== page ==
27.The NPM should consider monitoring and analysing systematically the practice of proceedings against suspected perpetrators of torture and ill-treatment and advocate for, or facilitate the establishment of, a national register of allegations of torture, any investigation or criminal proceedings undertaken, and the outcome thereof.
28.The NPM is mandated to assess draft and existing legislation against the State’s international obligations and against other international standards. Therefore, the NPM should propose and advocate for necessary legislative changes and lobby for their implementation, e.g. with parliamentarians and government, in conjunction with other relevant actors when appropriate.
29.The mandate and powers of the NPM should be clearly set out in a constitutional or legislative text. The mandate and powers of the NPM should be in accordance with the provisions of the Optional Protocol.
A.Cooperation and communication
30.The NPM should establish sustainable lines of communication with both relevant governmental ministries and with those responsible for the administration and management of places of detention, with other relevant national and international actors in the field of prevention of torture, including the SPT, and with civil society organisations.
31.The NPM should establish: (a) a mechanism for communicatiang and cooperating with relevant national authorities on the implementation of recommendations, including urgent action procedures, (b) a means for addressing and resolving any operational difficulties encountered during the exercise of its duties, including during visits; (c) a policy for publicising reports, or parts of reports including the main findings and recommendations, and (d) a policy regarding the production and publication of thematic reports.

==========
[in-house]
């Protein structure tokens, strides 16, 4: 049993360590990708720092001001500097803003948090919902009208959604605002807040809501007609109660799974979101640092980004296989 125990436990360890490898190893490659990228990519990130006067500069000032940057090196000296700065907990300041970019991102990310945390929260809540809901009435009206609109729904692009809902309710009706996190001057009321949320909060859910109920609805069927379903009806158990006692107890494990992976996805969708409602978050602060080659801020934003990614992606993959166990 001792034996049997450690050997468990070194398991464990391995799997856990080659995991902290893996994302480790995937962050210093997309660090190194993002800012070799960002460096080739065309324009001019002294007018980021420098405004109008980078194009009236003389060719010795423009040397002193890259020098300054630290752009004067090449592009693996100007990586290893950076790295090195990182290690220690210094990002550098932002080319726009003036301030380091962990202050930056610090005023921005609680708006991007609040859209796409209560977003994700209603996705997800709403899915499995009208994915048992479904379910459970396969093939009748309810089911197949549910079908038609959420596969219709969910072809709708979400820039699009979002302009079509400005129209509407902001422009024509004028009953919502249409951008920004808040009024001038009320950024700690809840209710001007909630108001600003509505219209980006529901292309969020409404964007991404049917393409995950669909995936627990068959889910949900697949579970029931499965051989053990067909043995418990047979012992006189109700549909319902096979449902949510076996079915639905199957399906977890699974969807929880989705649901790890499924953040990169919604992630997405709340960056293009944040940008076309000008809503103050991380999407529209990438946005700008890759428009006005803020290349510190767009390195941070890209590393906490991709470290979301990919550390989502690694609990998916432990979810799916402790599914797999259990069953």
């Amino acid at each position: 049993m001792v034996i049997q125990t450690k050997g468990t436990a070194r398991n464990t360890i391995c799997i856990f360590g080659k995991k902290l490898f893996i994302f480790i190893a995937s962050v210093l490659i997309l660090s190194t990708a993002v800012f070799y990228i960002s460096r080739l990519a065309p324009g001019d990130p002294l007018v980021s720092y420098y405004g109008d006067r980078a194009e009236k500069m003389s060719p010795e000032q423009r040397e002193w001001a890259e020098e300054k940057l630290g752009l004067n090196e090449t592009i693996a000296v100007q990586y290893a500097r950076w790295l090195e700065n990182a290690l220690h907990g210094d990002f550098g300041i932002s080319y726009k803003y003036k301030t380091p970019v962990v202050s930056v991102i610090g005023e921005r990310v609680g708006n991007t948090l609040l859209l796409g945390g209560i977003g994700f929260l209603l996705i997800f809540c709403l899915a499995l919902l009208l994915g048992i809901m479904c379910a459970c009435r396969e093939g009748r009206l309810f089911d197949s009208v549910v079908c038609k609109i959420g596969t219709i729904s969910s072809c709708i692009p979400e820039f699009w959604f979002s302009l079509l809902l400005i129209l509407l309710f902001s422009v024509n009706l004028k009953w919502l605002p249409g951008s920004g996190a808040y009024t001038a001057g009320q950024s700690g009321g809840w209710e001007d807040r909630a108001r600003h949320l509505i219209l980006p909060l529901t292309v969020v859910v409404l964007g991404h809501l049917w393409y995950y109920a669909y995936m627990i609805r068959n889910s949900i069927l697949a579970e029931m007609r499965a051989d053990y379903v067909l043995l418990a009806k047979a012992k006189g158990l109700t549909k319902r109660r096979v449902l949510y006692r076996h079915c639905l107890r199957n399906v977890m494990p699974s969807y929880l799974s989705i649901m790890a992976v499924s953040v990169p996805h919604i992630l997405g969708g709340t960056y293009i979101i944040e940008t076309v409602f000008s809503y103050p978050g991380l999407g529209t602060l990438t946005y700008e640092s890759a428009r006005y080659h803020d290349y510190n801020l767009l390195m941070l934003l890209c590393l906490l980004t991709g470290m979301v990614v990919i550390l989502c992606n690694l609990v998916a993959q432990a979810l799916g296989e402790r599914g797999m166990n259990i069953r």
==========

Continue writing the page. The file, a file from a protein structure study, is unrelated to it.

32.The NPM should establish a strategy for cooperation with other national and international actors, including the SPT, on prevention of torture and on follow-up of cases of suspected or documented torture or ill-treatment.
33.The NPM should establish a strategy for making its mandate and work known to the general public and should establish a simply and accessible procedure through which the general public might provide it with relevant information.
B.Systematization of experiences
34.The NPM should ensure that important concrete and contextual observations arising from its visits to institutions, its recommendations and the responses from the authorities are categorized, filed and regularly processed for use in dialogue with the authorities and for the ongoing planning of work and for the further development of its strategies.
C.Budgets; prioritizing resources
35.The NPM should seek to have its budget determined, and should prioritise its own use of resources, on the basis of a regular analysis of its practice and experience, and in the light of its evaluation of its needs and the means necessary for it to exercise its mandate appropriately. –The NPM should advocate for the provision of the resources necessary for the effective exercise of its mandate, with the assistance of the SPT and /or other relevant actors if necessary.
36.Whilst the NPM should prioritise the most important problem issues and most problematic institutions, it should not disregard any particular form of institution or geographical area from the scope of its work.
D.Internal capacity building
37.The NPM should have a strategy – reflecting its composition and based on an analysis of its practical experience – for ongoing training and the development of working methods with the possible involvement of the SPT.
38.The annual report of the NPM may include:
accounts of current challenges to the protection of the rights of persons deprived of their liberty and to the effective execution of the NPM’s mandate, and strategic short and longer term plans, including setting priorities;
analysis of the most important findings and an account of recommendations and the responses of the authorities to them;
follow-up on issues outstanding from previously published reports;
consideration of thematic issues;
accounts of cooperation with other actors on the prevention of torture.